Ten of the town's mosques were razed to the ground during the war. Trebinje is one of two municipalities created f
Dalmatian Hinterland is the southern inland region of Croatia. The name zagora means "behind hills", a reference to the fact that it is the part of Dalmatia, not coastal. Zagora, in the strict sense, spans from Šibenik eastern hinterland to east, where it borders with Herzegovina and Livanjski kraj, its borders are present in two counties: Šibenik-Knin. The terrain in Zagora is rugged: in the region bordering the coastline, it is flat but dry covered with makija. More inland, there tend to be more greener pastures, as the climate and elevations change. Karst topography dominates the landscape; the land is interspersed with river canyons, of Krka, Čikola and others. One national park is located in the Krka National Park; the aforementioned geographical and climate conditions influenced the life patterns of the important shepherd population: in the wintertime, they were moving their numerous flocks from the mountains to the coast. Historic population of Zagora has included the Vlachs; the area has had diminishing human settlement in the last few centuries, although a lot of smaller and larger villages remain scattered all over Zagora.
The larger towns include Knin, Drniš, Sinj, Vrgorac and Imotski. Villages include Biskupija, Kijevo, Unešić, Oklaj, Ružić, Aržano, Dicmo, Muć, Cista Provo, Hrvace, Lovreć, Šestanovac, etc. Two major roads intersect Zagora - the D1 state road which comes from Zagreb, crosses from Lika through Knin and Sinj, down to Split, the built A1 highway, which meanders near Zadar and Benkovac, passing throughout Zagora, via the Dugopolje exit and on to Ploče; the railway links Zagreb with Knin, from Knin to Zadar, from Knin to Perković, where the line splits to Šibenik or to Split. Geography of Croatia Dalmatinska Zagora http://www.galerijaklovic.hr/izlozba.aspx?id=10
Zagora is a town in the Draa River valley in the Drâa-Tafilalet region of southeastern Morocco. It is flanked by the mountain Zagora from, it was called'Tazagourt' the singular of plural'Tizigirt', Berber for'twinpeaks', referring to the fortress of the Murabitun, or Almoravid, people. In old European maps the mountain Zagora is indicated but the town itself was only built in the 20th century. On the top of the Zagora mountain the remains of an Almoravid fortress can still be seen; the exact location of the former Almoravid mosque is still a matter of dispute. Each year the moussem of the Sufi saint moulay Abdelkader Jilali is celebrated at Zagora. Languages spoken in the city include Moroccan Arabic and Tamazight. A sign at the town border states "Tombouctou 52 days", the supposed time it takes to get to Timbuktu, Mali on foot or camel; the original sign have been replaced by a mural painting. Zagora has a hot desert climate. Zagora is noted for international events such as the Zagora Marathon and the Nomads Festival in M'Hamid.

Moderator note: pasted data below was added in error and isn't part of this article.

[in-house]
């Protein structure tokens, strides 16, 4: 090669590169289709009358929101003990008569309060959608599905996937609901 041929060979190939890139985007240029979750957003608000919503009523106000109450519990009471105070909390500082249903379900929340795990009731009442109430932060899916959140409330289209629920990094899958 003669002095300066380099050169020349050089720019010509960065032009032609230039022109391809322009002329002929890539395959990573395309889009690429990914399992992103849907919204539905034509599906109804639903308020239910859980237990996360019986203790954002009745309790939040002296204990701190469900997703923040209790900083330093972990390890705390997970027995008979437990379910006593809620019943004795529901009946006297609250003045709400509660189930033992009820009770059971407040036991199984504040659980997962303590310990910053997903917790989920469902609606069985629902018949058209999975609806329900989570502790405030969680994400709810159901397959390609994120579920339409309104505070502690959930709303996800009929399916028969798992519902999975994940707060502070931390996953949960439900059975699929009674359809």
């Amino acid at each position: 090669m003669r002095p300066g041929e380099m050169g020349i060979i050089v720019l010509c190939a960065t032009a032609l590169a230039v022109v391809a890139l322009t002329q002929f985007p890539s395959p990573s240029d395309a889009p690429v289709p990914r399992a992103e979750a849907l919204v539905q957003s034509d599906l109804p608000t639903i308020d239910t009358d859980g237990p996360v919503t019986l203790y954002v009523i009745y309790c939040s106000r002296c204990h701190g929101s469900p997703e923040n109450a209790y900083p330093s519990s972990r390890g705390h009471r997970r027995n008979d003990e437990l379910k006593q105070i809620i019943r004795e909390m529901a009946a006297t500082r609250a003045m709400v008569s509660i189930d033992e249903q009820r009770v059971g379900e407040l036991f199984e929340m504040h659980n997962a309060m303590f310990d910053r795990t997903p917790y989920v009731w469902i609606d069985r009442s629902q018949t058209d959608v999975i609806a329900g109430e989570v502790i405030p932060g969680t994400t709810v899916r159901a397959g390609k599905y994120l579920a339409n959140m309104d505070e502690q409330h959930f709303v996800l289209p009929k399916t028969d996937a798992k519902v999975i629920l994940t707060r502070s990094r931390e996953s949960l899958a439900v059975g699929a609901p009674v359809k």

Zagora on Agadir portal Lexicorient Zagora Zagora, Souss-Massa-Draâ, Morocco Zagora Draa
Mount Zagora known as Tazagourt is a mountain in south-eastern Morocco, in the region of Drâa-Tafilalet. The mountain gives its name to the nearby town of Zagora, it has a double peak with one of the summits reaching 1030 m and the other 971 m. On the top of the Zagora mountain the remains of an Almoravid fortress can still be seen. Lexicorient
Nova Zagora is a town located in the southeastern plains of Bulgaria in Sliven Province. It is the administrative centre of Nova Zagora Municipality; as of December 2009, the town had a population of 23,625 inhabitants, while the entire municipality had a population of 45,111. Nova Zagora is located on the main Sofia-Plovdiv-Burgas railroad, as well as the Trakia Highway that runs from Sofia to Burgas, it is 30 km west of Sliven. The Nova Zagora Municipality is part of the Sliven administrative district; the climate is mild, with an average winter temperature of 1.2 °C and an average temperature in August of 23.5 °C. Nova Zagora has Turkish minorities; the first traces of life in the region date back thousands of years. Many archeological sites are located in the region, showing settlements dating back to the Stone Age and the Stone-Copper age; the most prominent archeological site is in the nearby village of Karanovo. The Nova Zagora Historical Museum has many significant artifacts dating back to this era.
Nova Zagora is an agricultural center. The region is fertile, growing a wide range of produce, including grapes, sunflowers and other; the surrounding region has many farms and vineyards, various foods and wines are produced in the in towns and villages around Nova Zagora. The municipality has a manufacturing base including machine tools producer ZMM Ltd. agriculture equipment maker Perla Ltd. and textile manufacturer Miroglio Ltd. The town has a variety of sports facilities, including tennis courts, a soccer and athletics stadium, karate. Nova Zagora has a football team called Zagorets Nova Zagora. Nova Zagora is twinned with: Feres, Greece Estoril, Portugal Petroșani, Romania Taraclia, Republic of Moldova